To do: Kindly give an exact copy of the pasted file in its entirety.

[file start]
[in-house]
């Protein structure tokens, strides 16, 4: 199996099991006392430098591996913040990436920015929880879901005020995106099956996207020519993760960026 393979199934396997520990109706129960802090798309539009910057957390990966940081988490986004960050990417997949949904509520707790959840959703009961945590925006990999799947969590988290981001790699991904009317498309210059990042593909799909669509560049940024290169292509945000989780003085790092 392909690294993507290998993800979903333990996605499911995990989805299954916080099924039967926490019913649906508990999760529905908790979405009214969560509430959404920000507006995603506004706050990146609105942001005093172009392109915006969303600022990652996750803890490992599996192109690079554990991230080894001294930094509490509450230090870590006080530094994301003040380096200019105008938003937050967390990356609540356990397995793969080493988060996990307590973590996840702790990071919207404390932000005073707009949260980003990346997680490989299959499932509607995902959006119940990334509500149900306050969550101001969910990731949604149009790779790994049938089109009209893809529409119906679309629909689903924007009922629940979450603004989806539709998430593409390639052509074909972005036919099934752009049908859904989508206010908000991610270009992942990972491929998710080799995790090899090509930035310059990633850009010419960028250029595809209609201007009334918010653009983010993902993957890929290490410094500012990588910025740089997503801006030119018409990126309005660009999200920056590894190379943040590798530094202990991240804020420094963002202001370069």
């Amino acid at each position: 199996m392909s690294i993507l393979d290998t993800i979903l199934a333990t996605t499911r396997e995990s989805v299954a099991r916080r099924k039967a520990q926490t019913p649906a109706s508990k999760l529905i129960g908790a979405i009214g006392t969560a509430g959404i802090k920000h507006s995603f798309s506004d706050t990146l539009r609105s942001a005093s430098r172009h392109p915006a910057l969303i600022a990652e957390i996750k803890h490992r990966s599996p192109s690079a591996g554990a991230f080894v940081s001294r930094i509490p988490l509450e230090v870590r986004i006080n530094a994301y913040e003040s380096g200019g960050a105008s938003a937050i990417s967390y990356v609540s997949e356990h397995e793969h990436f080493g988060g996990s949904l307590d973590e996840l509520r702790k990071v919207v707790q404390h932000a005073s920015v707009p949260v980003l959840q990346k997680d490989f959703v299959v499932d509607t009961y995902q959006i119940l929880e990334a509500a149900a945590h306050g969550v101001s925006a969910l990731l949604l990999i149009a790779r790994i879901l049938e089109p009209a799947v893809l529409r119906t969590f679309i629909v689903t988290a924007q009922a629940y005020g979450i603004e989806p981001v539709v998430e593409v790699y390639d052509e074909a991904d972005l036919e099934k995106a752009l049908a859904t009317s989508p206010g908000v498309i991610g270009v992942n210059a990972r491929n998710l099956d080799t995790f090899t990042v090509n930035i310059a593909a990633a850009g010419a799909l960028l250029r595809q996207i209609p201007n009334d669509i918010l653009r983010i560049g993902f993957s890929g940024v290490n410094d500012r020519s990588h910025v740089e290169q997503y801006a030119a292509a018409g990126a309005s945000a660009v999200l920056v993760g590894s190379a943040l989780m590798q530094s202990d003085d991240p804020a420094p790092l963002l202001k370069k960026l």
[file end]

[in-house]
């Protein structure tokens, strides 16, 4: 199996099991006392430098591996913040990436920015929880879901005020995106099956996207020519993760960026 393979199934396997520990109706129960802090798309539009910057957390990966940081988490986004960050990417997949949904509520707790959840959703009961945590925006990999799947969590988290981001790699991904009317498309210059990042593909799909669509560049940024290169292509945000989780003085790092 392909690294993507290998993800979903333990996605499911995990989805299954916080099924039967926490019913649906508990999760529905908790979405009214969560509430959404920000507006995603506004706050990146609105942001005093172009392109915006969303600022990652996750803890490992599996192109690079554990991230080894001294930094509490509450230090870590006080530094994301003040380096200019105008938003937050967390990356609540356990397995793969080493988060996990307590973590996840702790990071919207404390932000005073707009949260980003990346997680490989299959499932509607995902959006119940990334509500149900306050969550101001969910990731949604149009790779790994049938089109009209893809529409119906679309629909689903924007009922629940979450603004989806539709998430593409390639052509074909972005036919099934752009049908859904989508206010908000991610270009992942990972491929998710080799995790090899090509930035310059990633850009010419960028250029595809209609201007009334918010653009983010993902993957890929290490410094500012990588910025740089997503801006030119018409990126309005660009999200920056590894190379943040590798530094202990991240804020420094963002202001370069």
């Amino acid at each position: 199996m392909s690294i993507l393979d290998t993800i979903l199934a333990t996605t499911r396997e995990s989805v299954a099991r916080r099924k039967a520990q926490t019913p649906a109706s508990k999760l529905i129960g908790a979405i009214g006392t969560a509430g959404i802090k920000h507006s995603f798309s506004d706050t990146l539009r609105s942001a005093s430098r172009h392109p915006a910057l969303i600022a990652e957390i996750k803890h490992r990966s599996p192109s690079a591996g554990a991230f080894v940081s001294r930094i509490p988490l509450e230090v870590r986004i006080n530094a994301y913040e003040s380096g200019g960050a105008s938003a937050i990417s967390y990356v609540s997949e356990h397995e793969h990436f080493g988060g996990s949904l307590d973590e996840l509520r702790k990071v919207v707790q404390h932000a005073s920015v707009p949260v980003l959840q990346k997680d490989f959703v299959v499932d509607t009961y995902q959006i119940l929880e990334a509500a149900a945590h306050g969550v101001s925006a969910l990731l949604l990999i149009a790779r790994i879901l049938e089109p009209a799947v893809l529409r119906t969590f679309i629909v689903t988290a924007q009922a629940y005020g979450i603004e989806p981001v539709v998430e593409v790699y390639d052509e074909a991904d972005l036919e099934k995106a752009l049908a859904t009317s989508p206010g908000v498309i991610g270009v992942n210059a990972r491929n998710l099956d080799t995790f090899t990042v090509n930035i310059a593909a990633a850009g010419a799909l960028l250029r595809q996207i209609p201007n009334d669509i918010l653009r983010i560049g993902f993957s890929g940024v290490n410094d500012r020519s990588h910025v740089e290169q997503y801006a030119a292509a018409g990126a309005s945000a660009v999200l920056v993760g590894s190379a943040l989780m590798q530094s202990d003085d991240p804020a420094p790092l963002l202001k370069k960026l």